Tuesday, October 27, 2009

Review: Criminalizing Race, Criminalizing Poverty

[Kiran Mirchandani and Wendy Chan. Criminalizing Race, Criminalizing Poverty: Welfare Fraud Enforcement in Canada. Halifax: Fernwood Publishing, 2007.]

A few years ago I read (and reviewed) a neat little book by Henry Giroux which talked about Hurricane Katrina. The book struck me as a rare attempt to apply ideas with their origins in academia in an accessible, popular text. Now, it didn't feel like it worked all that well in that case, but I thought it was a great thing to try.

Criminalizing Race, Criminalizing Poverty is a very different book in many ways, but it strikes me as similar to the extent that it is an effort to experiment with ways to make important, critical ideas produced through academic processes accessible and useful to social movements. There isn't quite the same effort to stitch together academic ideas with a broad harvest of popular, muckraking reportage as in Giroux's book, and the form is quite conventionally academic in some respects. But it is very clear, very straightforward, and very tightly tied to experiences and issues that are likely to resonate with people struggling against the oppressions that are its focus. It doesn't try to be flashy or sensational, but it succeeds better than Giroux's volume as an accessible, useable tool for people who want to make change.

The book begins with succinct and effective summaries of some of the relevant context. There is a good description of the vicious welfare changes instituted in Ontario and British Columbia in the late '90s and early '00s. I especially appreciated the way the idea of "racialization" (with an emphasis on "gendered racialization") was presented.

The first bit of original research is a look at all articles involving the phrase "welfare fraud" from the Vancouver Sun, Toronto Star, and Globe & Mail newspapers between 1993 and 2006. They found that the old liberal division of the poor into "deserving" and "undeserving" continues to be a central frame in articles on welfare, even if the 19th century language rarely appears explicitly. They also wrote,

Not surprisingly, our findings are consistent with previous studies, which argue that the media reinforce stereotypes about recipients, which includes both sexist and racist beliefs. Although some effort was made to provide counterclaims, the content of the articles are instructive for what they omit. Attempts to contextualize the problem of welfare fraud from the perspective of a welfare recipient were piecemeal at best. Readers are thus left with the impression that the media are in general agreement with the government over the need to rein in the problem of welfare fraud and find tough solutions to the problem. [43]

The "counterclaims" they refer to above includes the presence of plenty of material used by those resisting neoliberal welfare reform, such as evidence showing that the assertion that "welfare fraud" was costing huge amounts of taxpayer money was untrue. However, these facts were presented in such a way -- framed in such a way -- that the implicit consensus between the dominant media and the state in favour of neoliberal reforms was largely undisturbed. Most notably, despite this (muted and undermined) presence of voices of opposition, discussions of racism in the context of "welfare fraud" and the experiences of racialized people on welfare more generally were largely absent from the surveyed articles.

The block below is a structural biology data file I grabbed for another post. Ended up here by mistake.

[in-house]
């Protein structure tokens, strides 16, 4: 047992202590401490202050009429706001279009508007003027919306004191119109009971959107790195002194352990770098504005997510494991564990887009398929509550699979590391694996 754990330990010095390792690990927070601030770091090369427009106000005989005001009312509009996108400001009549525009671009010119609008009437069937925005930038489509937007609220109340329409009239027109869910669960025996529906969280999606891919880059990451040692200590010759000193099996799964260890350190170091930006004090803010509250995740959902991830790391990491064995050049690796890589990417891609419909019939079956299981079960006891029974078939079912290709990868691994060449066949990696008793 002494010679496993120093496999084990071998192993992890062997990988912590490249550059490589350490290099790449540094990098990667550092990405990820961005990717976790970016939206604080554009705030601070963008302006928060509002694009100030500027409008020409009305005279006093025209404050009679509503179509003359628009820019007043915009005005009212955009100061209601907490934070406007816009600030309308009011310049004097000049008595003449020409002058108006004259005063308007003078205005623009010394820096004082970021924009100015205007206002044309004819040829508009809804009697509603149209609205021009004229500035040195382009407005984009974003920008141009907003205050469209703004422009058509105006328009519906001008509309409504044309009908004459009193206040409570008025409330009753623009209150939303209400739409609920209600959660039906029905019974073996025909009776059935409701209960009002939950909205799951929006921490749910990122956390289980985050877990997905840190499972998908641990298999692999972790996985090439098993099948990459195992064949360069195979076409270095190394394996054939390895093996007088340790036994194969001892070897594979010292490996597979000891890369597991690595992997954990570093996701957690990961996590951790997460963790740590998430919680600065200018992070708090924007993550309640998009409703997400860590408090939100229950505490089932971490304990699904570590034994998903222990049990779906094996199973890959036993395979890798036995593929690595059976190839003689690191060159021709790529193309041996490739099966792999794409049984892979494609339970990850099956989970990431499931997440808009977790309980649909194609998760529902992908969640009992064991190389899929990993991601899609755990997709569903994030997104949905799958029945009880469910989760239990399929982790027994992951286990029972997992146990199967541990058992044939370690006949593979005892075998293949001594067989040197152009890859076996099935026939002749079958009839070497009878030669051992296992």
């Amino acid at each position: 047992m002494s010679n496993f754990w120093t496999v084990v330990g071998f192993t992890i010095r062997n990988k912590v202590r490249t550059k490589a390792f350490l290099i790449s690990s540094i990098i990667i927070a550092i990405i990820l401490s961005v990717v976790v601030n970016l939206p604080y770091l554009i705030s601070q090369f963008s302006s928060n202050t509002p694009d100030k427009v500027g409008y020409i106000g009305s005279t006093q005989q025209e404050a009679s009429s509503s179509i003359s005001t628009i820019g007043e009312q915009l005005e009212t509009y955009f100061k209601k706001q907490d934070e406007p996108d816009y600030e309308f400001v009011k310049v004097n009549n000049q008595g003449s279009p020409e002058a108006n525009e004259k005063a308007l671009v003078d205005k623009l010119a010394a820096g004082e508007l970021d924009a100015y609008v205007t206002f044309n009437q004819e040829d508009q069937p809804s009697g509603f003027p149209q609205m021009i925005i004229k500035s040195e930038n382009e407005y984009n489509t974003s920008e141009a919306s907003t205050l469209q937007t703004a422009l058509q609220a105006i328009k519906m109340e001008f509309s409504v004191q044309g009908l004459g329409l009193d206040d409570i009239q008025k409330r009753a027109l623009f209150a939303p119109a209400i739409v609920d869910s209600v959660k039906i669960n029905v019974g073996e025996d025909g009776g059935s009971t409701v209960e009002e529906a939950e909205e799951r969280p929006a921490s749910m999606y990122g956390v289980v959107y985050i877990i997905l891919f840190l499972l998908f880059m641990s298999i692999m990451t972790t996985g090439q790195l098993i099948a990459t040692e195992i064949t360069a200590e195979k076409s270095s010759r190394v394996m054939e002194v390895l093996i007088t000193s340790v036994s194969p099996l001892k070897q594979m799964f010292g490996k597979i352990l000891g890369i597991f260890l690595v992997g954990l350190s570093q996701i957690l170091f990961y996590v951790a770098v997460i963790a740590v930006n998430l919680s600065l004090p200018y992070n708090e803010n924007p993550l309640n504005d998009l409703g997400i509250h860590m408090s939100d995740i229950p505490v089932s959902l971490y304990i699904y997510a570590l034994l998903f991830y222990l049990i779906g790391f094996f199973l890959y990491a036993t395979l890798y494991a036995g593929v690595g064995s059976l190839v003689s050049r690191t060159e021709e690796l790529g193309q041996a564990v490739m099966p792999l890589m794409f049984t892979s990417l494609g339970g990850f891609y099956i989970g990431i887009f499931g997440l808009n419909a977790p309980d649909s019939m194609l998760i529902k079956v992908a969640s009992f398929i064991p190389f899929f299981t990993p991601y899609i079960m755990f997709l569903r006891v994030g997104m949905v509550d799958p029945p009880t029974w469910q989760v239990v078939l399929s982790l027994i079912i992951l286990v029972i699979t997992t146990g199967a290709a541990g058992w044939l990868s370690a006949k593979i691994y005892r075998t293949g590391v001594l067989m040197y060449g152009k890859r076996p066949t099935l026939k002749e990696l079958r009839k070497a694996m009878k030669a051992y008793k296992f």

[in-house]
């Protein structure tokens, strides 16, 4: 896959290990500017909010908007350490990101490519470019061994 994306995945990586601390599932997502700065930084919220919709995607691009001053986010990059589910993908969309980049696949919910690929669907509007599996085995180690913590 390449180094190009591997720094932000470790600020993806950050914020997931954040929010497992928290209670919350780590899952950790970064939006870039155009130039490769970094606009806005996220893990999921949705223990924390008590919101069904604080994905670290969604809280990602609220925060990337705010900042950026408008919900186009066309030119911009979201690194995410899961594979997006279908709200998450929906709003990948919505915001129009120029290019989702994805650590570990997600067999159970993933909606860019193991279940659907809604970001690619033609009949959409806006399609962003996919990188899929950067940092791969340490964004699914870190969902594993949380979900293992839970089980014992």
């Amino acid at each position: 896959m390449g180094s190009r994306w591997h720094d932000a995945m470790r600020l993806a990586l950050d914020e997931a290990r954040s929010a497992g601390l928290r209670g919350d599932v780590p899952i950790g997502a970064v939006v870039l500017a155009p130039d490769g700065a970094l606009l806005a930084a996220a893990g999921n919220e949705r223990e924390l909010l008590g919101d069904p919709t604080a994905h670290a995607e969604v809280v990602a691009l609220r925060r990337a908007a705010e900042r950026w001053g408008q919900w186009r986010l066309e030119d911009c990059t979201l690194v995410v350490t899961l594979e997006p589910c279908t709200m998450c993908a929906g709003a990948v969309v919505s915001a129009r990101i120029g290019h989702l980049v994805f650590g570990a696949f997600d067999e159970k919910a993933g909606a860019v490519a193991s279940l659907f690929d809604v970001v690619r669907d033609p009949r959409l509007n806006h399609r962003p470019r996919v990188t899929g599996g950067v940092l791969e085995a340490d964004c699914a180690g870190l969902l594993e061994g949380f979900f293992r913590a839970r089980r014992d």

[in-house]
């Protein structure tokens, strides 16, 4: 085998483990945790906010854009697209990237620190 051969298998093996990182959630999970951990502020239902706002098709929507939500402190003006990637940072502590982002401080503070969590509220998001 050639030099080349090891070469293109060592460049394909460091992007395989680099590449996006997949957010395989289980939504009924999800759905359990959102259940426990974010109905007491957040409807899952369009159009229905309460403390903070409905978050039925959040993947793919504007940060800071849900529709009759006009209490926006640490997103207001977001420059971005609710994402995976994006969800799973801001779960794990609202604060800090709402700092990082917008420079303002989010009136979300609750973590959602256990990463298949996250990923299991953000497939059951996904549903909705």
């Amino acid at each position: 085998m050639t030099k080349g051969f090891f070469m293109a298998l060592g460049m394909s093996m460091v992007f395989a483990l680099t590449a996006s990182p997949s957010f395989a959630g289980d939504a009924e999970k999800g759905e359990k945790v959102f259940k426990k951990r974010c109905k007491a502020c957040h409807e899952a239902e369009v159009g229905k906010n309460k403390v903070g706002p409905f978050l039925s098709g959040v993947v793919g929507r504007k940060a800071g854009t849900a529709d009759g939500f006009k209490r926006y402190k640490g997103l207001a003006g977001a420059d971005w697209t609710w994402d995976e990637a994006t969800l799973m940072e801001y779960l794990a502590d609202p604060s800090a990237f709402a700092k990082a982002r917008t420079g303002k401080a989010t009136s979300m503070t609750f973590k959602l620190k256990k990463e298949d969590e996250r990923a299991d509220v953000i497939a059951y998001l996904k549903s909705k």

The rest of the research is based on 24 interviews with indigenous and non-indigenous racialized people in Toronto and Vancouver. The results are discussed across several different chapters. The first of these chapters examines some general themes in the experiences of racialized people on welfare: the level of financial support is inadequate, especially in Ontario after the 22% cut by the Tories in the mid-1990s (which subsequent Liberal governments have not restored); many recipients who do not have strong English language skills face additional barriers to applying and to advocating for themselves; many recipients have had negative experiences with case workers; many recipients face structural barriers to employment, often related to the racially and gender segregated labour market in Canada, explicit racism and sexism in the labour market, and to the lack of recognition of credentials obtained in other countries; and many participants noted a heavy impact on people's emotional and psychological wellbeing because of the constant assaults on their dignity by the welfare system.

The next chapter deals with the ways in which the welfare system criminalizes recipients, especially recipients of colour. The amount and kind of information demanded both at initial application and in the regular subsequent reviews means that recipients are subjected to constant surveillance and lose significant privacy when it comes to their financial situations and living arrangements. All of this contributes to a significant loss of dignity for recipients. The book quotes a report by the Interfaith Social Assistance Reform Coalition which points out that in order to receive welfare in Ontario from the late '90s to the present, recipients must endure "daily humiliation from government agencies." The continuous demand for excessive documentation communicates to recipients that they are under constant suspicion, and that they must forever be demonstrating their worthiness. The arbitrary, bureaucratic, and often poorly communicated rules which recipients must obey keeps many confused about what their rights are, what is expected of them, and what resources are available to them. The tendency of the bureaucracy and politicians to frame everything not strictly in line with the rules that recipients (and, often, case workers) do not fully understand as "fraud" contributes to constructing recipients broadly as criminal, despite the fact that actual criminal fraud against the welfare system has always been quite rare. In summary, "The intense surveillance and control of welfare recipients also ensures that only a small proportion of those in need will actually receive assistance. For racialized people, the problem is exacerbated by racist comments and treatment within the welfare system" [80].